Dividend Aristocrats are in a pretty exclusive club. They’ve been through their fair share of turmoil, crises, and complete market meltdowns, only to rise up every time with their dividends still intact. It was pretty easy to give up on a Canadian bank like Bank of Montreal (TSX:BMO)(NYSE:BMO), as shares imploded on themselves back in February and March.
The Canadian banks faced an uphill battle
Everything seemed to be headed south, and some very smart people, including fellow Fool Chris MacDonald, grew skeptical over the health of its dividend, despite its nearly 200-year track record of paying dividends through the best and worst of times.
“The concept of a dividend cut by a major Canadian bank like Royal Bank of Canada, or one of its ‘Big Six’ peers, may seem insane. Canada’s largest institutions have an astonishing track record of holding or raising dividends each year. This is a somewhat sacred and undisputed truth in the financial community.” wrote MacDonald. “Canada’s financial system could be in trouble this year. If things get really bad, dividends will be the first things to get cut as banks look for liquidity and stability.”
Reading the piece really made me feel pretty bad about loading up on Bank of Montreal shares on the seemingly endless decline into the abyss back in early March. It was painful to keep buying the dip, and I felt foolish (that’s a lower-case f, folks) for being proved wrong on the day to day, as stocks collectively plunged on horrifying coronavirus news, with words like depression being thrown around by pundits in the mainstream financial media.
Undoubtedly, it turned out to be a good idea to go against the grain with Canada’s proven banks. Bank of Montreal was feeling the greatest impact of the crisis because of its energy-heavy loan book and its substantial exposure to the United States, which had been (and still is) experiencing the worst outbreak in the world.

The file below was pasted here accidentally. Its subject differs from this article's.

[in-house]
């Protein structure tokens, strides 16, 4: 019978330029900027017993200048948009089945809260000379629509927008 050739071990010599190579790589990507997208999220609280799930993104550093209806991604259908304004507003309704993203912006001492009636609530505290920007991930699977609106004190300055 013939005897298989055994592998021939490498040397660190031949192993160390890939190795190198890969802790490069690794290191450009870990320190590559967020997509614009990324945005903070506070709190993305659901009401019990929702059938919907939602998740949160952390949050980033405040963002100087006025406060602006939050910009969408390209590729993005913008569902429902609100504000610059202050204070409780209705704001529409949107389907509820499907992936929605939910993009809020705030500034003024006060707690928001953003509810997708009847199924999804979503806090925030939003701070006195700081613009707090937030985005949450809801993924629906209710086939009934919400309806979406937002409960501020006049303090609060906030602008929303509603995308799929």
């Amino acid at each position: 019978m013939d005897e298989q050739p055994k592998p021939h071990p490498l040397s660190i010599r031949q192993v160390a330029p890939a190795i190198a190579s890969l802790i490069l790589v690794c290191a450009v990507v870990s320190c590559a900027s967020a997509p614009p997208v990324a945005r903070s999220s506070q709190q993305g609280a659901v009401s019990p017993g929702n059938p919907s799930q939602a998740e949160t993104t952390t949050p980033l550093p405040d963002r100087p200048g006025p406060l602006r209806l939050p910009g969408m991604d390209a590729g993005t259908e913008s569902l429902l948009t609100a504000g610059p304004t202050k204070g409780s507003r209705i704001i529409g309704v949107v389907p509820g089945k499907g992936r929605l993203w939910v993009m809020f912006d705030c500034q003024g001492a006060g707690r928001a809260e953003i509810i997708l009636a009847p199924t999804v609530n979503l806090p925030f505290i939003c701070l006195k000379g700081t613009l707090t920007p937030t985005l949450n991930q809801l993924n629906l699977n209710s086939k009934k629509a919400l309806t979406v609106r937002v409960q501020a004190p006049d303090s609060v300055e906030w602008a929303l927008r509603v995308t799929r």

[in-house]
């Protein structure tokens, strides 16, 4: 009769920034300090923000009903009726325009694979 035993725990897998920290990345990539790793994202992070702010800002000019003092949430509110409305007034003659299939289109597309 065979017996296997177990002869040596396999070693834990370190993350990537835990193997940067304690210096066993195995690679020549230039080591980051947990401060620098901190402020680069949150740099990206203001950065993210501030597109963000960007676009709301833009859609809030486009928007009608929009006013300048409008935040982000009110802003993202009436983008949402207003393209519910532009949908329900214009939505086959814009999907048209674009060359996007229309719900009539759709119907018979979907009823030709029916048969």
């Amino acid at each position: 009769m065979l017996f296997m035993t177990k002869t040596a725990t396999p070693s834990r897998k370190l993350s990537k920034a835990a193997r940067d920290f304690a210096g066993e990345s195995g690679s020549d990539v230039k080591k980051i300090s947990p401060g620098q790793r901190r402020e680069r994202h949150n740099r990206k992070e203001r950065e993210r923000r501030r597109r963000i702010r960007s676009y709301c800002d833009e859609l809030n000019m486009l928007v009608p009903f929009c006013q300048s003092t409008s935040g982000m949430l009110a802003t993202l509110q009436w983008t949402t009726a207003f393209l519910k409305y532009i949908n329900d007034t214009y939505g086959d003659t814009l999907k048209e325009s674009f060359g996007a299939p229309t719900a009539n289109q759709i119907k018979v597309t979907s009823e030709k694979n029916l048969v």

Bank of Montreal: A big blue chip that’s still a great value
Bank of Montreal’s dividend yield continued to swell. And as provisions for capital losses (PCLs) mounted and capital ratios retreated, some threw in the towel on Big Blue, which I found was absurd, given it was one of the bluest blue chips on the entire TSX Index.
A dividend cut would have been historic, but I didn’t think it was possible, even in the heat of the moment, as I reached for shares on the way down. The chance to load up on BMO’s swollen yield has come and gone, and if you panicked, the opportunity flew by. Never count the well-capitalized Canadian banks out of the race. While the COVID crisis was an unprecedented socio-economic disaster that resulted in equally unprecedented dividend cuts from many firms, I wasn’t once at all concerned that a name like BMO would be at risk of slashing its payout to shareholders, even though hitting the pause button on generous dividend hikes did make a tonne of sense.
Now that BMO stock is in full-on rally mode following renewed vaccine hopes, I’d still encourage investors to buy while there’s still some value to be had in the name before a return to normalcy. The stock isn’t the same steal as it was when it was trading at a hefty discount to its book value, but it’s still a bargain when you consider the big risks that have been lifted from the shoulders of Canada’s Big Six.
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Fool contributor Joey Frenette owns shares of BANK OF MONTREAL.